Excellent question Peter. It looks like it from the growth of the primes that are sums of consecutive prime numbers, but right now I do not know a proof.

My R skills are definitely not (yet) up to writing code to do this in R, but it should not be too difficult, following the idea of the Mathematica code. I put summaries of two R packages to find partitions of integers, and to check if an integer is prime, at the bottom of the blog post.

of course there are; a variant of Euclid’s proof of the infinity of primes will work, unless you have a prime number that doesn’t begin a chain of sequential primes that eventually sum to a prime. What’s the standard of proof?

Hi David – I don’t see how you would apply Euclid’s proof here.

Let’s call all the primes P and all the primes that are sums of consecutive primes S

1. Assume there is a largest S. Let’s call it X

2. Write down …. what did you have in mind here? All P smaller than X, or all S smaller than X?

3. Multiply them and add 1

4. Either the new number is a member of S or there is a member of S that is larger than X and smaller than the result in 3.

The first few number in S are 5, 17, 23. Let’s say we think 23 is the largest one. So, 5*17*23 + 1 = 1956. Not prime, obviously, but = 2*2*3*489, and 489 is not a member of S.

or, perhaps all P less than X?

2*3*5*7*11*13*17*19 + 1 = 9699691, which isn’t prime, but I don’t have a program that factors things quickly … perhaps someone else does.

In any case, I don’t understand how this proof would work

Peter

the sense of that proof, that there are always more. You can start with any prime number and add consecutive primes to it until you get a prime. There are an infinity of primes, so an infinity of starting points, all resulting in a prime that is a sum of consecutive primes.

9699691 is divisible by 347.

David has failed to prove his conjecture that “all prime numbers begin series of consecutive prime numbers which will sum to a prime” without presuming “there is no prime number that does not begin such a series” which is a restatement, therefore circular. How would one search for such a number? It’s nonexistence seems obvious, but obvious is often meaningless in math theory.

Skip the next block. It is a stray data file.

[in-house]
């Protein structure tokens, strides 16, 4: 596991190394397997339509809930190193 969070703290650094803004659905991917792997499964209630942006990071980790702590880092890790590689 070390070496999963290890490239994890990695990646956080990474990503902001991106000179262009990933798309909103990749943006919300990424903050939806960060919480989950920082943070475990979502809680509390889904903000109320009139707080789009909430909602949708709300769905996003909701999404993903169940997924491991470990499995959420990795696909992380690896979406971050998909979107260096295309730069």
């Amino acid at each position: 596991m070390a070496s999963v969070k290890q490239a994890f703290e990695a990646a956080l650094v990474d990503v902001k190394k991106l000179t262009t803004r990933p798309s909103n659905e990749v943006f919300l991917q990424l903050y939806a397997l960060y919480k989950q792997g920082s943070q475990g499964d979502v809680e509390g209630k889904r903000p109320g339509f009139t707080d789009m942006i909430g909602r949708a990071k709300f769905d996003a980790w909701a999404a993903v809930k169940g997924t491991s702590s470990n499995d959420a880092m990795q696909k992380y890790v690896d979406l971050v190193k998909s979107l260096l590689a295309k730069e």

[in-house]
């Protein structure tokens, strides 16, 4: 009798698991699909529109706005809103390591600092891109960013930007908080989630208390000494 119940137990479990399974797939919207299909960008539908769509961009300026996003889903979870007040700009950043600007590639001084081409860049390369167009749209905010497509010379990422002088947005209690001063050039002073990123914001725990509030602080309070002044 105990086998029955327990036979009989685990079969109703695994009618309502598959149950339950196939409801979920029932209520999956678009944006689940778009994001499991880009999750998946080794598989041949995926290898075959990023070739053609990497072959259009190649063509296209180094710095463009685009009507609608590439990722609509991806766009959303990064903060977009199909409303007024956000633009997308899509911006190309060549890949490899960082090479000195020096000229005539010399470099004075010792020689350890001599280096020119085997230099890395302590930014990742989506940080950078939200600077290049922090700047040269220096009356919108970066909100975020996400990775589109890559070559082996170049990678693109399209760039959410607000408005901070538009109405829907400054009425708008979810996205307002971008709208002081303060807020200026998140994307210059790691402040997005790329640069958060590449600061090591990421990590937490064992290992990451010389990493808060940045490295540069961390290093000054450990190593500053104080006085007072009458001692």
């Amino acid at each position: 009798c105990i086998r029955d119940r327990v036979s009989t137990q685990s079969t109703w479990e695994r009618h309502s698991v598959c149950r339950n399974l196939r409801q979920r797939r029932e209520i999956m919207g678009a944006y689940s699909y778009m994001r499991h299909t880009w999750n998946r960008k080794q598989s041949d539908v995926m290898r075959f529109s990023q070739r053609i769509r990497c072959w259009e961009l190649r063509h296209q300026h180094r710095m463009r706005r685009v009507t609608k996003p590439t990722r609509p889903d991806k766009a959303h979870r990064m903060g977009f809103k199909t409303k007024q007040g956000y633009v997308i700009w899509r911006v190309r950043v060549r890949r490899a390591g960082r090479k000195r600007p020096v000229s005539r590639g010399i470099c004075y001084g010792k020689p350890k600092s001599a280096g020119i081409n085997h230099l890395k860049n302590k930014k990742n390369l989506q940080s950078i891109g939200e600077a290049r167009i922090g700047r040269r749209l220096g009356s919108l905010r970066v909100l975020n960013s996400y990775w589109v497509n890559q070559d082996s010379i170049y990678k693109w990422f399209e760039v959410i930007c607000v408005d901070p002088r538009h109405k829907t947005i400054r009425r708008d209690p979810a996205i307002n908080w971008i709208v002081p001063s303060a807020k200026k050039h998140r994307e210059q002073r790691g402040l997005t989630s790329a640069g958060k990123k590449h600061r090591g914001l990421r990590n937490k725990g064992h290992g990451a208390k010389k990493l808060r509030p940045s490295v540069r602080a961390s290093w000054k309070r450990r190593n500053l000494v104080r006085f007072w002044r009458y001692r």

Hi.

Euclid’s proof does not state a way of finding new primes. It just just produces a number that’s either a prime, or not.

If it is a prime, it adds to the “complete” list, and proves that there is no complete list of primes.

If it is not a prime, that means that there is missing a prime number amongst the list of the product: who can factor the new number/product….

That’s amazing! Not just prime, but the sum of so many consecutive primes. 2011, 157, and 11 are my new fav. primes. Actually commenting just to get follow-up comments, this has made my year! (In number only of course.)

On average, roughly 70% of the natural numbers can be represented as a sum of consecutive primes in at least one way. This was proven by Moser in 1963.

So, there is about a 7 in 10 chance that any year from now on will be the sum of consecutive primes.

Also, there may be more than one way to write 2011 as a sum of consecutive primes.

Of course, New Year’s Day was 1/1/11, and 2011 is prime. Maybe the end of times is near.

I tried to reproduce your results with R; my code (see below) does seem to produce the right results for 2011

2011 : 661 673 677

2011 : 157 163 167 173 179 181 191 193 197 199 211

Just as in the Mathematica example, I did create a list of consecutive prime numbers, and for each possible set of consecutive prime numbers from this list, I checked whether or not the sum is a prime number.

Checking all possible combinations doesn’t seem the most efficient way to solve this problem. Can this be done somehow more efficiently?

===================

#from stackoverflow.com/questions/3789968/generate-a-list-of-primes-in-r-up-to-a-certain-number

primes <- function(n){

primesR <- function(p, i = 1){